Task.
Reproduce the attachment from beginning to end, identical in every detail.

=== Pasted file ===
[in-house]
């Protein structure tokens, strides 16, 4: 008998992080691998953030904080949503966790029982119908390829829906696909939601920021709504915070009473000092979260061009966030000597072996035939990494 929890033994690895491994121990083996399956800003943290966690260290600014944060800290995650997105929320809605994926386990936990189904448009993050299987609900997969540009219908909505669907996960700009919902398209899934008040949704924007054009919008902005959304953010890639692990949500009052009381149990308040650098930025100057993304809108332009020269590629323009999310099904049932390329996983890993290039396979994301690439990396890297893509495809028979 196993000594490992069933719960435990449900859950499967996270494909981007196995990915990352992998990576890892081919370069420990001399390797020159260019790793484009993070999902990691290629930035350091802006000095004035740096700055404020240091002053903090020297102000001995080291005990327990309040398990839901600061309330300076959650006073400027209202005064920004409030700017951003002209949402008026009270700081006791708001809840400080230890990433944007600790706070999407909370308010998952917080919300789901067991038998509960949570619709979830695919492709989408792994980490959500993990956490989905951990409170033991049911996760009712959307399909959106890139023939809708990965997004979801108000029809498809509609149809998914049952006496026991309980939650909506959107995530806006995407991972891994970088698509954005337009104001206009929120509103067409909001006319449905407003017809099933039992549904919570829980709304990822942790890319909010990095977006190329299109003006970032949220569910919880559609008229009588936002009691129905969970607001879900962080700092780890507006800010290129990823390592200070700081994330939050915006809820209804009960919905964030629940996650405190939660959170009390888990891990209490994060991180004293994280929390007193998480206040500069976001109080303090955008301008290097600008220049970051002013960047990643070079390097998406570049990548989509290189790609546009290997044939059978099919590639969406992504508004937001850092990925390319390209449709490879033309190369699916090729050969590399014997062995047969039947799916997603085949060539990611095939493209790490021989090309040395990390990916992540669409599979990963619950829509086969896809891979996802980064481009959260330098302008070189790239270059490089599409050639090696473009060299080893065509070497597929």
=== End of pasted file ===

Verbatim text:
[in-house]
């Protein structure tokens, strides 16, 4: 008998992080691998953030904080949503966790029982119908390829829906696909939601920021709504915070009473000092979260061009966030000597072996035939990494 929890033994690895491994121990083996399956800003943290966690260290600014944060800290995650997105929320809605994926386990936990189904448009993050299987609900997969540009219908909505669907996960700009919902398209899934008040949704924007054009919008902005959304953010890639692990949500009052009381149990308040650098930025100057993304809108332009020269590629323009999310099904049932390329996983890993290039396979994301690439990396890297893509495809028979 196993000594490992069933719960435990449900859950499967996270494909981007196995990915990352992998990576890892081919370069420990001399390797020159260019790793484009993070999902990691290629930035350091802006000095004035740096700055404020240091002053903090020297102000001995080291005990327990309040398990839901600061309330300076959650006073400027209202005064920004409030700017951003002209949402008026009270700081006791708001809840400080230890990433944007600790706070999407909370308010998952917080919300789901067991038998509960949570619709979830695919492709989408792994980490959500993990956490989905951990409170033991049911996760009712959307399909959106890139023939809708990965997004979801108000029809498809509609149809998914049952006496026991309980939650909506959107995530806006995407991972891994970088698509954005337009104001206009929120509103067409909001006319449905407003017809099933039992549904919570829980709304990822942790890319909010990095977006190329299109003006970032949220569910919880559609008229009588936002009691129905969970607001879900962080700092780890507006800010290129990823390592200070700081994330939050915006809820209804009960919905964030629940996650405190939660959170009390888990891990209490994060991180004293994280929390007193998480206040500069976001109080303090955008301008290097600008220049970051002013960047990643070079390097998406570049990548989509290189790609546009290997044939059978099919590639969406992504508004937001850092990925390319390209449709490879033309190369699916090729050969590399014997062995047969039947799916997603085949060539990611095939493209790490021989090309040395990390990916992540669409599979990963619950829509086969896809891979996802980064481009959260330098302008070189790239270059490089599409050639090696473009060299080893065509070497597929």